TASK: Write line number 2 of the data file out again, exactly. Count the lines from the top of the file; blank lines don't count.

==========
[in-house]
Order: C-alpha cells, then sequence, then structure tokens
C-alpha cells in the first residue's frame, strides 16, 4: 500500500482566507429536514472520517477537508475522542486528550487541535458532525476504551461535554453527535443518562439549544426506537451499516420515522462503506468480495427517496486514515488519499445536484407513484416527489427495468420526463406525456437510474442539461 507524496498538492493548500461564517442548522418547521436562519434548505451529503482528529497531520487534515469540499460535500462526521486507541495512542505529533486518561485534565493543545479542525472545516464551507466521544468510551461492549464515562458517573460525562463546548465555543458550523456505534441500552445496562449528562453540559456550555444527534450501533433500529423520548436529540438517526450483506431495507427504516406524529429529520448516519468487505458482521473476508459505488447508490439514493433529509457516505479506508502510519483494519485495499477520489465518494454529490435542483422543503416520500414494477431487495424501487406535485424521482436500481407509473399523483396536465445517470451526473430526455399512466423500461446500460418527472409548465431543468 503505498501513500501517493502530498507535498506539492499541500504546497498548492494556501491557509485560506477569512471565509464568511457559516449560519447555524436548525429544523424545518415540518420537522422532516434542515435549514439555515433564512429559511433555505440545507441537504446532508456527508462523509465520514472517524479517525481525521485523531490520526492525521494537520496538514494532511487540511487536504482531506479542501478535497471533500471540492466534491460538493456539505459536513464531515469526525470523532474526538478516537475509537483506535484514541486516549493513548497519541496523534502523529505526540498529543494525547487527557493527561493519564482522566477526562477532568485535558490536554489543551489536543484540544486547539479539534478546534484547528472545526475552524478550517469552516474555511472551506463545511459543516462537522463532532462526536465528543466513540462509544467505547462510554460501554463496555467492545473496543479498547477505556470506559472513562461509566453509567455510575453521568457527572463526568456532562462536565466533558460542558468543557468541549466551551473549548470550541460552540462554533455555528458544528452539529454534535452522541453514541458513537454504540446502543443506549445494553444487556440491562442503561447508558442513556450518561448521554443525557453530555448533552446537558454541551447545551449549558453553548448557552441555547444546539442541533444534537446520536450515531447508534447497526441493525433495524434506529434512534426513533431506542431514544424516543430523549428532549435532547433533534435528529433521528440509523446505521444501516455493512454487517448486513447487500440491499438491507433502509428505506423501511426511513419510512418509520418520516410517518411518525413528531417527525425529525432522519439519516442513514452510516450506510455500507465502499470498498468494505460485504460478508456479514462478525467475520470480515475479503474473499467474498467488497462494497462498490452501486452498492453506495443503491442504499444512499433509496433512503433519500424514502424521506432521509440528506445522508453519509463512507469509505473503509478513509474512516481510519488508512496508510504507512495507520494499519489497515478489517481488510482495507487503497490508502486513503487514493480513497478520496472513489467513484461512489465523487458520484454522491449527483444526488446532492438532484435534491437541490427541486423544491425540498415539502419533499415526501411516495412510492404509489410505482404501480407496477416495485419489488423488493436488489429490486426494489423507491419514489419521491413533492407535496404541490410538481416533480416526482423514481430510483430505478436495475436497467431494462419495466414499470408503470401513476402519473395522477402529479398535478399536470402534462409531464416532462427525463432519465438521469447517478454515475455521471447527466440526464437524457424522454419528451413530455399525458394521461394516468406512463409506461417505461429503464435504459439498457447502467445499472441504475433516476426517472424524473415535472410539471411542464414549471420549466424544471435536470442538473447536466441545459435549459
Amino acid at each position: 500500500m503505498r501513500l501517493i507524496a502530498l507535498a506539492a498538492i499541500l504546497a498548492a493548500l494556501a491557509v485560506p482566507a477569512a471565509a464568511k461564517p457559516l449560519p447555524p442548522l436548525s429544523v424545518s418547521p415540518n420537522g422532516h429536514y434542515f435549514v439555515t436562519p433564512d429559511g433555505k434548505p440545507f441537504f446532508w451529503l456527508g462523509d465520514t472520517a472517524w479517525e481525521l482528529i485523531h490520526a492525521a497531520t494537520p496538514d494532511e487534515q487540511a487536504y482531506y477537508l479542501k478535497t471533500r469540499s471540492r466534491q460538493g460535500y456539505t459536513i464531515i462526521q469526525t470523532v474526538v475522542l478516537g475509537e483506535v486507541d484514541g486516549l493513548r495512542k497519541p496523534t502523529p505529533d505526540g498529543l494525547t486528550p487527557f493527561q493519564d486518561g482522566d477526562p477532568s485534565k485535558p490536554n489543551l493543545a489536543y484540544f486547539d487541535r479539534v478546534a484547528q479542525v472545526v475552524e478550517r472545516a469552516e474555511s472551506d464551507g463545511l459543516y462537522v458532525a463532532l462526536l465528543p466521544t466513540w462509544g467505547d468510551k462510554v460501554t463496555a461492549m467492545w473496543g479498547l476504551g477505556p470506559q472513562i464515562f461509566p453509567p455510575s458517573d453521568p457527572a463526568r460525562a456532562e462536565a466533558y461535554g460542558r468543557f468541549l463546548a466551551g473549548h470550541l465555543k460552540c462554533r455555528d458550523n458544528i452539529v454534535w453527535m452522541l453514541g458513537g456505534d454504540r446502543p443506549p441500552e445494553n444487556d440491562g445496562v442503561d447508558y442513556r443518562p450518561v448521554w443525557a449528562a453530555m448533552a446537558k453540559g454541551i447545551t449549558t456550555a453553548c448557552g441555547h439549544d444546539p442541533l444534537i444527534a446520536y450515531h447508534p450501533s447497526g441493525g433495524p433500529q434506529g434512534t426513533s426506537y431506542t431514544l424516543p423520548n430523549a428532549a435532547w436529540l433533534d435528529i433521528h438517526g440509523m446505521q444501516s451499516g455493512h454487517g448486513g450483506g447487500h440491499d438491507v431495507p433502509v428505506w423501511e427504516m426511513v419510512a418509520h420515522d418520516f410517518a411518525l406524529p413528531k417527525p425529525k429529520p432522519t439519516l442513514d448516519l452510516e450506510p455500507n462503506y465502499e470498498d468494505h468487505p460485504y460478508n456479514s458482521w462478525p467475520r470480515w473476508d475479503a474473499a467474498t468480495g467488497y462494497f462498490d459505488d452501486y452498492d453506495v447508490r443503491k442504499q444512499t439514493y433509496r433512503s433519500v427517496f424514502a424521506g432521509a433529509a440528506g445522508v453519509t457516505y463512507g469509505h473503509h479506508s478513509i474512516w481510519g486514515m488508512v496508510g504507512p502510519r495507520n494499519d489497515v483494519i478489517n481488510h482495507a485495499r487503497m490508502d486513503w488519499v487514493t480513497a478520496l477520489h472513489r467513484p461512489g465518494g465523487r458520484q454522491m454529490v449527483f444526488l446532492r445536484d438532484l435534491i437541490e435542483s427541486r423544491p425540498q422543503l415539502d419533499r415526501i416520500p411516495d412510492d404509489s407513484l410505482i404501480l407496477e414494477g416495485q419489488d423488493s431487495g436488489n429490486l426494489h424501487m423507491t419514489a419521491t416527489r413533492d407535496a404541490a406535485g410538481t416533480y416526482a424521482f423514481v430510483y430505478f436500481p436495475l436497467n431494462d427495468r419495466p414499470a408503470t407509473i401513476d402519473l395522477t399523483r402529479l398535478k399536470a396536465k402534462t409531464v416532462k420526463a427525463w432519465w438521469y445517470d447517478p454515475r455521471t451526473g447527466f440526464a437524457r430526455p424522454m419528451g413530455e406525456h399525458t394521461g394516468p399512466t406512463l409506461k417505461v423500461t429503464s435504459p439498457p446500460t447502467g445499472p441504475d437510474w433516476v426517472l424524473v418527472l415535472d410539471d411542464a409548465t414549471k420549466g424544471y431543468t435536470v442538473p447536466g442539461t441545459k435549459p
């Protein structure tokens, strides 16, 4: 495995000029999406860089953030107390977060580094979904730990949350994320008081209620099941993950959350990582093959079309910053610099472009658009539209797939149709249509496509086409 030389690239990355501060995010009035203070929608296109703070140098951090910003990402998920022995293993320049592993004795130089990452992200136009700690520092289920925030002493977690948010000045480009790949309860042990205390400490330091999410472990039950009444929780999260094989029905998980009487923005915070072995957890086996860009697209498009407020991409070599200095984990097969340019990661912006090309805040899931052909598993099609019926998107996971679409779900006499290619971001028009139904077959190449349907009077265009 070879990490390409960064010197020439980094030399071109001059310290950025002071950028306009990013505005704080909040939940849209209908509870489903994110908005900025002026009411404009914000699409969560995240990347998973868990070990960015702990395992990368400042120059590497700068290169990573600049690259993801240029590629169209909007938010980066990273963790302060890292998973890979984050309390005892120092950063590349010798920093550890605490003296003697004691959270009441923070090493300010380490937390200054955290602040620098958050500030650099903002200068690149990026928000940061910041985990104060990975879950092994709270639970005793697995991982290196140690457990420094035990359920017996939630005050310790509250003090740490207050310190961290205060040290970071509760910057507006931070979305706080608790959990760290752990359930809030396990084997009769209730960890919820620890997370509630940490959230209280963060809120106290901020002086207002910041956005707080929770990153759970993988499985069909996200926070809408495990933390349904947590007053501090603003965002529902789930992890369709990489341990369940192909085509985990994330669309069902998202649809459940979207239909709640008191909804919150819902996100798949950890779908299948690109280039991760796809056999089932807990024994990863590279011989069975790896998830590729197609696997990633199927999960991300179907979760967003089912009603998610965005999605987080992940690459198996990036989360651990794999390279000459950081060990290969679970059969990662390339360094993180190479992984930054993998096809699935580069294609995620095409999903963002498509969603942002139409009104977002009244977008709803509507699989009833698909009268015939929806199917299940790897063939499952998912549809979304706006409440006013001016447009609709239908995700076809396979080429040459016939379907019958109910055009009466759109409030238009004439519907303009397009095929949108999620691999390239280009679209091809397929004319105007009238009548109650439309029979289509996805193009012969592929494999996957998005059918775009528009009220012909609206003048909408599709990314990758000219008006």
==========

Order: C-alpha cells, then sequence, then structure tokens